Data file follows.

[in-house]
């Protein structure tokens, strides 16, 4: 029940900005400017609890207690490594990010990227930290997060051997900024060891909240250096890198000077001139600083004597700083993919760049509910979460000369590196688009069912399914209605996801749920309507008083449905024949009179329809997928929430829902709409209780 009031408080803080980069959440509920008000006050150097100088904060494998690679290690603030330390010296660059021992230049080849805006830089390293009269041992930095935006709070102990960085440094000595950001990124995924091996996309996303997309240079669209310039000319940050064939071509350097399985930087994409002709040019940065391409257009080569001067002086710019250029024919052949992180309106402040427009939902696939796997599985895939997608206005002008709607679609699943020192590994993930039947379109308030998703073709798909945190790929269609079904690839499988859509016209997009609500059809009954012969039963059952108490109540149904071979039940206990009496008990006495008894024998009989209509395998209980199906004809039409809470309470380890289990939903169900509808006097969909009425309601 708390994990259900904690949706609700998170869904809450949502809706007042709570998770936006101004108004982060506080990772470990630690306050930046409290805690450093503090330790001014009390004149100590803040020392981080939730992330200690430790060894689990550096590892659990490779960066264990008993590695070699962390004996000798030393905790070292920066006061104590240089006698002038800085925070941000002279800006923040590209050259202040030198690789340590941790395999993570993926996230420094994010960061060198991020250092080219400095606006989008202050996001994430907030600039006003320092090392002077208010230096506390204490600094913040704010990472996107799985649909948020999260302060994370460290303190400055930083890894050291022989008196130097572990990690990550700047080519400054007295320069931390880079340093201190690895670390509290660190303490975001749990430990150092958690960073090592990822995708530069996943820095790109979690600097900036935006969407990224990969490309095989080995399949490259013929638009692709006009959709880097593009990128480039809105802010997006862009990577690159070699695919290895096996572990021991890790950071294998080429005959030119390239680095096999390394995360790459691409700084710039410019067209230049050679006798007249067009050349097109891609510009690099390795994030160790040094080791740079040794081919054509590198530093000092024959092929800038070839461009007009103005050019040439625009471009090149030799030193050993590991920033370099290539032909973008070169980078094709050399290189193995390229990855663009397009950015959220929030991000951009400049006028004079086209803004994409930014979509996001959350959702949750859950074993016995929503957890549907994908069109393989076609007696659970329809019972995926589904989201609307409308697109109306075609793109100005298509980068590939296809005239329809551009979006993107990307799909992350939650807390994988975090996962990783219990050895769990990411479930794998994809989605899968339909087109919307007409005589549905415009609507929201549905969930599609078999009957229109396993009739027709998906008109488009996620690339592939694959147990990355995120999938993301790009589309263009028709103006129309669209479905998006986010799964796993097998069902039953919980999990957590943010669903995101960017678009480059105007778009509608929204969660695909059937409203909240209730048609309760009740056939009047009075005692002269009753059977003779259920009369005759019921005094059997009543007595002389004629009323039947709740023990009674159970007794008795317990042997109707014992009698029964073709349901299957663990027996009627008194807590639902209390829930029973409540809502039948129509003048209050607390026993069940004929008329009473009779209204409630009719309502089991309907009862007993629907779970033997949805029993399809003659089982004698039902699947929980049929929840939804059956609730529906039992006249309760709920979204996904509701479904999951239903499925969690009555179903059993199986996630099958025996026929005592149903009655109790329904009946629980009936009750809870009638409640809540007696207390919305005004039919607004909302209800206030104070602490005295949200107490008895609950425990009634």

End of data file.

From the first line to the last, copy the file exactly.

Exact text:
[in-house]
């Protein structure tokens, strides 16, 4: 029940900005400017609890207690490594990010990227930290997060051997900024060891909240250096890198000077001139600083004597700083993919760049509910979460000369590196688009069912399914209605996801749920309507008083449905024949009179329809997928929430829902709409209780 009031408080803080980069959440509920008000006050150097100088904060494998690679290690603030330390010296660059021992230049080849805006830089390293009269041992930095935006709070102990960085440094000595950001990124995924091996996309996303997309240079669209310039000319940050064939071509350097399985930087994409002709040019940065391409257009080569001067002086710019250029024919052949992180309106402040427009939902696939796997599985895939997608206005002008709607679609699943020192590994993930039947379109308030998703073709798909945190790929269609079904690839499988859509016209997009609500059809009954012969039963059952108490109540149904071979039940206990009496008990006495008894024998009989209509395998209980199906004809039409809470309470380890289990939903169900509808006097969909009425309601 708390994990259900904690949706609700998170869904809450949502809706007042709570998770936006101004108004982060506080990772470990630690306050930046409290805690450093503090330790001014009390004149100590803040020392981080939730992330200690430790060894689990550096590892659990490779960066264990008993590695070699962390004996000798030393905790070292920066006061104590240089006698002038800085925070941000002279800006923040590209050259202040030198690789340590941790395999993570993926996230420094994010960061060198991020250092080219400095606006989008202050996001994430907030600039006003320092090392002077208010230096506390204490600094913040704010990472996107799985649909948020999260302060994370460290303190400055930083890894050291022989008196130097572990990690990550700047080519400054007295320069931390880079340093201190690895670390509290660190303490975001749990430990150092958690960073090592990822995708530069996943820095790109979690600097900036935006969407990224990969490309095989080995399949490259013929638009692709006009959709880097593009990128480039809105802010997006862009990577690159070699695919290895096996572990021991890790950071294998080429005959030119390239680095096999390394995360790459691409700084710039410019067209230049050679006798007249067009050349097109891609510009690099390795994030160790040094080791740079040794081919054509590198530093000092024959092929800038070839461009007009103005050019040439625009471009090149030799030193050993590991920033370099290539032909973008070169980078094709050399290189193995390229990855663009397009950015959220929030991000951009400049006028004079086209803004994409930014979509996001959350959702949750859950074993016995929503957890549907994908069109393989076609007696659970329809019972995926589904989201609307409308697109109306075609793109100005298509980068590939296809005239329809551009979006993107990307799909992350939650807390994988975090996962990783219990050895769990990411479930794998994809989605899968339909087109919307007409005589549905415009609507929201549905969930599609078999009957229109396993009739027709998906008109488009996620690339592939694959147990990355995120999938993301790009589309263009028709103006129309669209479905998006986010799964796993097998069902039953919980999990957590943010669903995101960017678009480059105007778009509608929204969660695909059937409203909240209730048609309760009740056939009047009075005692002269009753059977003779259920009369005759019921005094059997009543007595002389004629009323039947709740023990009674159970007794008795317990042997109707014992009698029964073709349901299957663990027996009627008194807590639902209390829930029973409540809502039948129509003048209050607390026993069940004929008329009473009779209204409630009719309502089991309907009862007993629907779970033997949805029993399809003659089982004698039902699947929980049929929840939804059956609730529906039992006249309760709920979204996904509701479904999951239903499925969690009555179903059993199986996630099958025996026929005592149903009655109790329904009946629980009936009750809870009638409640809540007696207390919305005004039919607004909302209800206030104070602490005295949200107490008895609950425990009634």